People ask me a lot about court cards, about how to interpret them in a reading. I’ve written about this before, on other people’s blogs, in my books, in articles. But just in case you don’t know my method, I’ll share a short version of “here’s how the court cards work” speech with you here.
I do think that the court cards represent people involved in the situation being read about.
I think that the role represented by the court card is the important information. Focusing on running down a list of personality traits or professions until we hit on someone we recognize is less helpful than figuring out what role the person plays and how to work with that person.
Knowing the role played lets you know how much influence you (or your querent) can have in the situation.
Knowing the suit lets you know how to approach the person for maximum influence. I don’t mean manipulation…I mean communicating effectively.
Oh, and gender in court cards (aside from perhaps outdated symbolic meaning) is meaningless. But you all know that, right?
Roles People Play
The roles played are determined largely by a card’s rank: Page, Knight, Queen, or King. The rank also determines the extent of influence the person has on the situation. For example, the ramifications of the actions of a Page will be very different from that of a King or even a Knight. Rank also indicates how easily you can enlist the support of or change the actions of a person represented by that court card. Again, you are likely to have an easier time talking a Page into doing something than a King.
Pages usually stand in for someone who either needs guidance or who can provide support that will play a role in the development of the situation.
Pages usually do not have powerful or far-reaching influence. It is unlikely that they, by a decision or action, can upset or radically alter your life. Instead, they are more likely to request your help or guidance. And although they are not commonly considered powerful, they can be a great support and help, if in no other way than bringing fresh perspectives and enthusiasm to the situation.
Committed to following whatever Holy Grail they are serving at the moment, the Knights rush about, incredibly focused and almost blind to everything else going on around them. They are in the middle of pursuing a goal that may or may not have anything to do with you. However, during their pursuit of that goal, the Knights may wreak havoc that will affect your situation.
The best way to keep a Knight from running roughshod over everything is to get their attention focused on something productive. Knights can have a powerful affect on a situation. Whether they are working for or against your desired outcome (or just getting in the way!) depends on whether or not you can engage their attention.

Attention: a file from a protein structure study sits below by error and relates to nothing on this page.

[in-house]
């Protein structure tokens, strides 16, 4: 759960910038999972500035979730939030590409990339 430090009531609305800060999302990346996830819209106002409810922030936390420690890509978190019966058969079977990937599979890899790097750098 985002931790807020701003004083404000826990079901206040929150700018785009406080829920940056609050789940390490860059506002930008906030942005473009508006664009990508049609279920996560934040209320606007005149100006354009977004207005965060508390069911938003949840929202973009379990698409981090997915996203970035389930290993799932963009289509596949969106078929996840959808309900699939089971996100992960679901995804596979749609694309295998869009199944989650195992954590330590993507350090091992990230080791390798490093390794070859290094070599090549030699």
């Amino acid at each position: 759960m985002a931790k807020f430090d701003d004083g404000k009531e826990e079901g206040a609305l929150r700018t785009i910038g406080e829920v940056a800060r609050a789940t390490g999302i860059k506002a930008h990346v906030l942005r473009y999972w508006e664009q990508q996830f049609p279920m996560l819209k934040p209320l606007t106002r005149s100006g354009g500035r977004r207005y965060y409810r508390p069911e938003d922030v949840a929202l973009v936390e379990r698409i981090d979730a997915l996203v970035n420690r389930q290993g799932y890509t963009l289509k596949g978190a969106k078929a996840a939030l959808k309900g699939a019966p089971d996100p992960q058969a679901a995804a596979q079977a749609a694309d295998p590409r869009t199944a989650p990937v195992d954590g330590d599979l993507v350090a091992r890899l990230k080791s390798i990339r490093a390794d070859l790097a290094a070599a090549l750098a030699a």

Finding a Queen in a reading is like finding a Fairy Godmother. More than any of the other Court Cards, the Queens actually want to help you and have the wisdom, and sometimes the power, to do so. They often wield a quiet, behind-the-scenes influence that is nevertheless formidable.
Gaining her favor is not always easy, though. Queens may inexplicably take a liking to someone, solicitously offering help. Or they could just as easily take a dislike to someone, playing instead the role of an enemy. Part of the Queen’s allure and mystique is that she is like an iceberg: most of her power works below the surface.
Kings are people with authority that will affect the outcome of the situation.
They make decisions, delegate tasks, and have responsibility for others. Their actions have ramifications and consequences for others.
There are areas of our lives over which we have no or little control, areas where other people make the decisions. The Kings are the people whose decisions may very well directly affect your life. Jobs, scholarships, loans, or opportunities may be lost or gained. Laws may be enacted that determine whether or not you can live as you please. An insurance agent may approve or deny a medical treatment. It is likely that these decisions will be made without the King having a direct conversation with you. Gaining access to a King isn’t always easy, and once gained it must be used in the most effective way possible. Out of all the courts, the kings are the most difficult to influence.
What Motivates People
Most tarot readers have a good understanding of the suits. By applying what you know of the suits to the ranks, you can easily determine what motivates a specific court card.
Say you have the rare opportunity to try to engage a King’s influence. You know the King is looking at a larger picture and making decisions that involve a framework of processes. A personal appeal isn’t likely to work, go in with a plan that benefits the greater good rather than a personal appeal. The King of Pents would respond to a bottom-line/resource-focused appeal; the King of Swords, a logical plan is the best approach, and so on.
It’s All Part of a Bigger Picture
My ideas about court cards grew out of my philosophy about tarot readings, so while I think my court card theory makes pretty good sense on its own, it makes even more sense in the context of what I think tarot readings do and how to make the best use of a reading. And to get that, I’d need to write a book. Oh, wait, I did.